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This week I’m taking a short break from Scotch in order to cover one of the most celebrated whisky categories on the market today. Japanese whisky is very much in vogue and justifiably so. Without a doubt, there is a degree of hype at play, but that is not to demean the quality of the spirit, which can stand shoulder to shoulder with the best any country can offer, Scotland included.
Any discussion about Japanese whisky will inevitably come round to the story of one man… Masataka Taketsuru was born in 1894 near Hiroshima in Japan. His family were well-established producers of Sake and while Masataka intended to go into the family business at first, he soon found himself drawn to the bolder flavour profile of Scotch whisky.
In 1918, Masataka travelled to Scotland and enrolled at Glasgow University, majoring in Chemistry. He backed up his studies with apprenticeships at Longmorn and Hazelburn where he learnt all he could about whisky production, all the while planning to take this knowledge back to Japan. This he did, but not before he met and married Kirkintilloch woman Jessie Roberta (Rita) Cowan who would remain by his side until her death in 1961.
The happy couple returned to Japan in 1920 where Masataka found work with Kotobukiya Limited (now Suntory). There he was charged with creating Japan’s first whisky distillery. Yamasaki was completed in 1923 and Japan’s first homemade whisky brand was born.
Despite his success, it seems that Taketsuru found it restricting to work under another company’s vision and in 1934 he departed to create his own firm, Nikka. He set about designing a distillery that would utilise all that he had learned in Scotland. Masataka had long noted the Yoichi region on the northern island of Hokkaido as geographically similar to Scotland and therefore ideal for his purpose.
Over the years, Nikka has added to the Yoichi distillery with a second at Miyagikyo and the acquisition in 1989 of Ben Nevis distillery in Scotland. Masataka Taketsuru passed away in 1979 but continues to be held in high regard. Even today, everything at Nikka must be true to the vision of its creator.
Nikka’s entry-level blend is very much about keeping it simple. Its petite design, unfussy labelling and complete lack of marketing allow the contents of the bottle to do all the talking.
Smell: The nose is Fruity with strong Orange, also Apple, Lemon and even Cherry. It’s also lightly Floral and has notes of Golden Syrup, Honey and Caramel. Very well balanced.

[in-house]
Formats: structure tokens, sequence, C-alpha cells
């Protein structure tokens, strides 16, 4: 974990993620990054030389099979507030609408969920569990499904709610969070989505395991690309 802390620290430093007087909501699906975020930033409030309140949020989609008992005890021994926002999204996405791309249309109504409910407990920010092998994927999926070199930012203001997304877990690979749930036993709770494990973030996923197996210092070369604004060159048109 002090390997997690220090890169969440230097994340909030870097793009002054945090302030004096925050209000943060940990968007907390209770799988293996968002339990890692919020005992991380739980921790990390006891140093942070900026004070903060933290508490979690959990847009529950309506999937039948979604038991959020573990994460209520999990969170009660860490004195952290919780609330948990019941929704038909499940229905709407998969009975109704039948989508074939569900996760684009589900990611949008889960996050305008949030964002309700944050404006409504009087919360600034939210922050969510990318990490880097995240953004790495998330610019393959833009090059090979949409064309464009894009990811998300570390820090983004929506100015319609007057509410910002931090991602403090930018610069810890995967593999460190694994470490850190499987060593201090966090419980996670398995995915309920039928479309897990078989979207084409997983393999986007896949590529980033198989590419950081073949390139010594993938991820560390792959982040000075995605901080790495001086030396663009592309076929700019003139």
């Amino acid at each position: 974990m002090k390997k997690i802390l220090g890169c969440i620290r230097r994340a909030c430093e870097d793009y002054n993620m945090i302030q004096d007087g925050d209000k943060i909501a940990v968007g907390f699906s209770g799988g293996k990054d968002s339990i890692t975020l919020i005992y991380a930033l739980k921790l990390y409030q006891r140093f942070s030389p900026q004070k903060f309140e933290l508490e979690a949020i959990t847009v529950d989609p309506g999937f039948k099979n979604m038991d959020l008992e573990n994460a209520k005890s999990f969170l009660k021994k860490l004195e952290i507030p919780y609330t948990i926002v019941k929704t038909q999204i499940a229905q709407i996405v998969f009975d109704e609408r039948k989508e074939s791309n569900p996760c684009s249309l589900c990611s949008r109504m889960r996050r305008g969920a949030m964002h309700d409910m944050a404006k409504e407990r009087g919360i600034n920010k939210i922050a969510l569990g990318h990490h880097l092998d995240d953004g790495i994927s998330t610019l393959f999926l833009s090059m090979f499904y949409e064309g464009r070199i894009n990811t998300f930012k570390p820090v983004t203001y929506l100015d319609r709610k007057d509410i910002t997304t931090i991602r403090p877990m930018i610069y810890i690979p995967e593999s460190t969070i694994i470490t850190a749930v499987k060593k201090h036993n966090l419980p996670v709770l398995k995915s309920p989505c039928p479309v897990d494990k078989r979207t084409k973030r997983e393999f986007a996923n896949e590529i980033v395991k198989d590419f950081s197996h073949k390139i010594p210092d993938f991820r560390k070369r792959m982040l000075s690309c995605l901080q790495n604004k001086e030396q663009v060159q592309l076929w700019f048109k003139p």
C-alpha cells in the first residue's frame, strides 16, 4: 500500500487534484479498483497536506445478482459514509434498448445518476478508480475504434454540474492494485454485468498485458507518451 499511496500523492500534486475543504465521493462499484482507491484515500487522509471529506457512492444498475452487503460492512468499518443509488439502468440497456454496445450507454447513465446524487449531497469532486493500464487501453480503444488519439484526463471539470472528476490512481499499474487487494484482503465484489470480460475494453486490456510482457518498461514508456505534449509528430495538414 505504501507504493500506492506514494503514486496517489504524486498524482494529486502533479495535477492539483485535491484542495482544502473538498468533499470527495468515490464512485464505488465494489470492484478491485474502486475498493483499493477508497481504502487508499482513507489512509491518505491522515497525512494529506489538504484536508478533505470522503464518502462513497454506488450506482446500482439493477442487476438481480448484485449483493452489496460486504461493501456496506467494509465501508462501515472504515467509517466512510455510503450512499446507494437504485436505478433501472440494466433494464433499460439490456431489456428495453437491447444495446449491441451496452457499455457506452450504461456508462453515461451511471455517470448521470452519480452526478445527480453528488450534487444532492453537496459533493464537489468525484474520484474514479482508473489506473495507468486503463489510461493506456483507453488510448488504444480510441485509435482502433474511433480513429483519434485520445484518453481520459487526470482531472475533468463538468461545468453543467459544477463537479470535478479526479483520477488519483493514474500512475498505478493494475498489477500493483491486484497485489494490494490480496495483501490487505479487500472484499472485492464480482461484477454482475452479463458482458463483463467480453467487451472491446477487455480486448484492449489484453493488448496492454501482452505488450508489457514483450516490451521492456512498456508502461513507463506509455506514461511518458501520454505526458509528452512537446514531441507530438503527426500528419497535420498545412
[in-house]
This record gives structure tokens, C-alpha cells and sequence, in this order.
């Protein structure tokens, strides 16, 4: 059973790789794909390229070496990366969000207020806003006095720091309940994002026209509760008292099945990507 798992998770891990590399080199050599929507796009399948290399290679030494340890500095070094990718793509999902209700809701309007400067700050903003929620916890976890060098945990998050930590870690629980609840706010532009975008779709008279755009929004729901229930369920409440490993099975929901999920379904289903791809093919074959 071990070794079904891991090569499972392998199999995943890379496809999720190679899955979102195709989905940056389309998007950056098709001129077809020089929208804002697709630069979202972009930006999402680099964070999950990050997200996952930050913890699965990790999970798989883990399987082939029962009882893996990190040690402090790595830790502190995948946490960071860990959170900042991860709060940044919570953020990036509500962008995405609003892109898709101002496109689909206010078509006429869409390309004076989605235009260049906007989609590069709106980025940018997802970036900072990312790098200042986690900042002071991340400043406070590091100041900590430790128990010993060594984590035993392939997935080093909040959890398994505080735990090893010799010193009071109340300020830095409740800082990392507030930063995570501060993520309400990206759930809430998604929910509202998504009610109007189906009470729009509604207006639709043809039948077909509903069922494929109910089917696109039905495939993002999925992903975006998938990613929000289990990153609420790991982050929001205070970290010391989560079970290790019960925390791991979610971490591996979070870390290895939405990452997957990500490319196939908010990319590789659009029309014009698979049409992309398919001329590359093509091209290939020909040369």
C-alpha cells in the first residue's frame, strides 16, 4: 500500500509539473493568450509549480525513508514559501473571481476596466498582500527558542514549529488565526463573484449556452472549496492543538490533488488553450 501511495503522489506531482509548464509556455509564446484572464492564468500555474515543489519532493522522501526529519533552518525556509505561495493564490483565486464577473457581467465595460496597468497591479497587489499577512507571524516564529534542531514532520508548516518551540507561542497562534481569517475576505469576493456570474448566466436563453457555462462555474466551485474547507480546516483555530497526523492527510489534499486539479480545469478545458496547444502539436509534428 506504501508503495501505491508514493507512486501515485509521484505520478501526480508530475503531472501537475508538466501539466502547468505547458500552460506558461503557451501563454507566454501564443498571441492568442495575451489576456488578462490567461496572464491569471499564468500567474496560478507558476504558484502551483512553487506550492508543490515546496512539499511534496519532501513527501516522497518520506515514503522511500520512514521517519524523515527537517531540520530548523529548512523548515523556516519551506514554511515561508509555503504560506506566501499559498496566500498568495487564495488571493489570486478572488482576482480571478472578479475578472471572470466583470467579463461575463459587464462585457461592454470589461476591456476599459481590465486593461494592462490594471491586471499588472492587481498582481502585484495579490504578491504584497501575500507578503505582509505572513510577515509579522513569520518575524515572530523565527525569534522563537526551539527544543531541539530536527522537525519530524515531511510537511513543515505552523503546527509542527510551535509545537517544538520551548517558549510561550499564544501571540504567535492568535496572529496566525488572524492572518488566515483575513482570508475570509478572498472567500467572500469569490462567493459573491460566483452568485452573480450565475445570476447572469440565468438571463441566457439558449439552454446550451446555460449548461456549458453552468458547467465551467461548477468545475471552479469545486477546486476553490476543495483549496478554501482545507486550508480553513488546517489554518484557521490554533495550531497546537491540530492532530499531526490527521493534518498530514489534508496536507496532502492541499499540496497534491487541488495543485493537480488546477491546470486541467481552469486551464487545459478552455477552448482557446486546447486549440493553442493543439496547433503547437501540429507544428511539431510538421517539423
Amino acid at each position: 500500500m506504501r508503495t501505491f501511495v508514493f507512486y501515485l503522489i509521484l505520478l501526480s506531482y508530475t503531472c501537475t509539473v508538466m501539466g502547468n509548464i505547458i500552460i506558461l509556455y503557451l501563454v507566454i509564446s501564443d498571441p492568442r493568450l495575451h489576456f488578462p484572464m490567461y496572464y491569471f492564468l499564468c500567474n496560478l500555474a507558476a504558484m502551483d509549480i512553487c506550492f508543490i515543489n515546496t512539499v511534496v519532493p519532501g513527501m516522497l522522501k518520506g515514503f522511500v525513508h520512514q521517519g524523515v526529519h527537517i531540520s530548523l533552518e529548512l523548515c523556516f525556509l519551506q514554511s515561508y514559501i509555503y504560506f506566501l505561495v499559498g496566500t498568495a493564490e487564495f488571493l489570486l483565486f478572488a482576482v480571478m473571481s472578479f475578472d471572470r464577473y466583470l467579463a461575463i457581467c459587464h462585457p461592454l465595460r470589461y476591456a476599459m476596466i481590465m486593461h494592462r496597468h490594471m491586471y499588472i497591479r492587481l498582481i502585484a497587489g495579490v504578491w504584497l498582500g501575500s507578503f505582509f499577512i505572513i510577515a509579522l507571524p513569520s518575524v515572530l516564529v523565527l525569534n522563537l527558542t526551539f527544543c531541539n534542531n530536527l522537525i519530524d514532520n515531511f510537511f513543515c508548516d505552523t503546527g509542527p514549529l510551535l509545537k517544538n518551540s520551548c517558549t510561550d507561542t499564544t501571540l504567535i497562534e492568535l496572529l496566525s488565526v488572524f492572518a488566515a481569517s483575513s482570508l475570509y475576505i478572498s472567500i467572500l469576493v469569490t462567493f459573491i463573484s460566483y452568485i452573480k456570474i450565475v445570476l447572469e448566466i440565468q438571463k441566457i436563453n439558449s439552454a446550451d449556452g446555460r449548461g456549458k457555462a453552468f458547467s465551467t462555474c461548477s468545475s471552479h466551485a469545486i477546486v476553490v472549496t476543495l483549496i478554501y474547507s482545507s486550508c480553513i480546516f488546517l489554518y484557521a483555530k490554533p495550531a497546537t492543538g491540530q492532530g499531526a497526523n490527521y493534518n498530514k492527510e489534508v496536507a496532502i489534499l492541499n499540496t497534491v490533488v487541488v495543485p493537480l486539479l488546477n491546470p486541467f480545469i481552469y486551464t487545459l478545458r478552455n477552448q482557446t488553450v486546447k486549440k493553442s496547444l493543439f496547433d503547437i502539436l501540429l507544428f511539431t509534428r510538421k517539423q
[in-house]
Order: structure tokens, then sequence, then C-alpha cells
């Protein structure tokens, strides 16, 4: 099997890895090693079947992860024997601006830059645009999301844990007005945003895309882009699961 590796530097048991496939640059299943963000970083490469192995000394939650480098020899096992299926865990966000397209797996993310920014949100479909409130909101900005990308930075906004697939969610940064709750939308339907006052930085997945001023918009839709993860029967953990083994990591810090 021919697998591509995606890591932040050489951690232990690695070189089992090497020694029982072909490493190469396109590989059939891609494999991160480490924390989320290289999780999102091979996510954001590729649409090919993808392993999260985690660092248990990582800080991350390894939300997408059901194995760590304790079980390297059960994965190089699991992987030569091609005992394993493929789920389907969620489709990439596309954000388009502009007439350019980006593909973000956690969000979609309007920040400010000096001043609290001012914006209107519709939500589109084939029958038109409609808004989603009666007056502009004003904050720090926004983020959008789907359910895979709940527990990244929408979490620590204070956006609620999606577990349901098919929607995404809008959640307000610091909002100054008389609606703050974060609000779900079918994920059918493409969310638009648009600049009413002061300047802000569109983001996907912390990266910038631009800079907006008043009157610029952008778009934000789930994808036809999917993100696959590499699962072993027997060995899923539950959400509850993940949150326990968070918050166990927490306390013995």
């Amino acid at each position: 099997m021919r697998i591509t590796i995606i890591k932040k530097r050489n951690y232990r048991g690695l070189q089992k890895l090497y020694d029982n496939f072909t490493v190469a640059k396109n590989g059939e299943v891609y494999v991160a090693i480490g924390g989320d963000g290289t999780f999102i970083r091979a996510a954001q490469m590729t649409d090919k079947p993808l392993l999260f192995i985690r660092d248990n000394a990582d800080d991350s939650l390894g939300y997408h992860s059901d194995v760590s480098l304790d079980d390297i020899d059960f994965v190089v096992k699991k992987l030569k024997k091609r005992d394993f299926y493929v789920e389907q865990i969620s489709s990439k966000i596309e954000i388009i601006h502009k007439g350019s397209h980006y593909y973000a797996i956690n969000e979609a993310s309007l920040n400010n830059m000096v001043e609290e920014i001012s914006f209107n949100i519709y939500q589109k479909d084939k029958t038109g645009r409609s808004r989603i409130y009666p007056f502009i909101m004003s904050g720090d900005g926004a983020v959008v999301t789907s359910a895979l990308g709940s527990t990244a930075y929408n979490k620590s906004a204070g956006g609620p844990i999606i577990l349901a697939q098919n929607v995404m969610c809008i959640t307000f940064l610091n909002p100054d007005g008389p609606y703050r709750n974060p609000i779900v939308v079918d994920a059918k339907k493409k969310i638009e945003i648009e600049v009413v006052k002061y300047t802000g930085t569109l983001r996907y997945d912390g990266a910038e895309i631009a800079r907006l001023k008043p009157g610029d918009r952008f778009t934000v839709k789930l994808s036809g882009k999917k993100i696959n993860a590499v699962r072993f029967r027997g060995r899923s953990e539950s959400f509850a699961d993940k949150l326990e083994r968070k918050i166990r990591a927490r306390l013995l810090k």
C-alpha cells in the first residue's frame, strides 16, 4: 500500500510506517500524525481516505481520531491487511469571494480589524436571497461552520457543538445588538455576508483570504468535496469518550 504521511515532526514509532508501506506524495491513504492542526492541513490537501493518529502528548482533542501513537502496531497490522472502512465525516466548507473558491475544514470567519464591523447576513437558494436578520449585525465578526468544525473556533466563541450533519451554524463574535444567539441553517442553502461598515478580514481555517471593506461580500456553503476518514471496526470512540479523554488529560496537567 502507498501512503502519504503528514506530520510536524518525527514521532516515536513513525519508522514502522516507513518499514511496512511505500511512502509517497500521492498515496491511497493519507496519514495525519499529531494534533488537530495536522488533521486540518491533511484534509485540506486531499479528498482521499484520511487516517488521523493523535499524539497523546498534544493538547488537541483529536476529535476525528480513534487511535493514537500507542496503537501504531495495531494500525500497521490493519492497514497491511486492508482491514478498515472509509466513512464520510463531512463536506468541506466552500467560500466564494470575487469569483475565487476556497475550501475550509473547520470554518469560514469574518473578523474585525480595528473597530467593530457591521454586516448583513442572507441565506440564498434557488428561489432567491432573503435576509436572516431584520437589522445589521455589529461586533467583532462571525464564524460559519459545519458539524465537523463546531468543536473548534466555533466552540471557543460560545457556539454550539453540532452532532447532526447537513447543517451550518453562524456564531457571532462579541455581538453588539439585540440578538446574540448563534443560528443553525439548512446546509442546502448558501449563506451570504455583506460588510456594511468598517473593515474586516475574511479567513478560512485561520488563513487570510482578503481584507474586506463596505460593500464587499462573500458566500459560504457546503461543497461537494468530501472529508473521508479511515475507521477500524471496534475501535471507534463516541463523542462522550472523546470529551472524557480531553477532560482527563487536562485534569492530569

Taste: Subtle and classy on the palate with notes of rich Caramel, Chocolate, Vanilla, Cream and Honeycomb with more Orange and a touch of Almond.
Thoughts: I picked this bottle up whilst I was on holiday in Malta. It cost the equivalent of around £30, so pretty standard supermarket pricing. I don’t recall ever encountering it in the UK, however. It’s a little lightweight and delicate for my personal tastes but there’s a precision to the way it delivers flavour that’s rather typical of Japanese whisky. It’s well put together and well balanced but don’t expect a mind-blowing experience. As an introduction to Japanese whisky, however, it’s a decent place to start.
*If the whisky reviewed in this article has caught your eye, you can buy it from Master of Malt here. Please be aware that as an affiliate I can be paid a small commission on any purchases you make after following links from my page. The whisky is also available from several other excellent retailers.
3 thoughts on “Nikka Blended Whisky”
We enjoyed a reallly informative taste test with Kevin from Nikka Japanese whisky. This is some of if not some of the best whisky I have ever tasted. Marriott Gold Coast. I suggest that you look for this wonderfully product from Japan. The wonderful notes and flavours of this top shelf whisky is worth the price, try it neat. I always store my whisky in the freezer to bring the flavours to a higher level.
Hi Trevor, that sounds like a great taste test, I’ll need to look out for the Gold Coast.
I would never put my whisky in the freezer however, all the science tells us it will close down the flavour rather than open it up.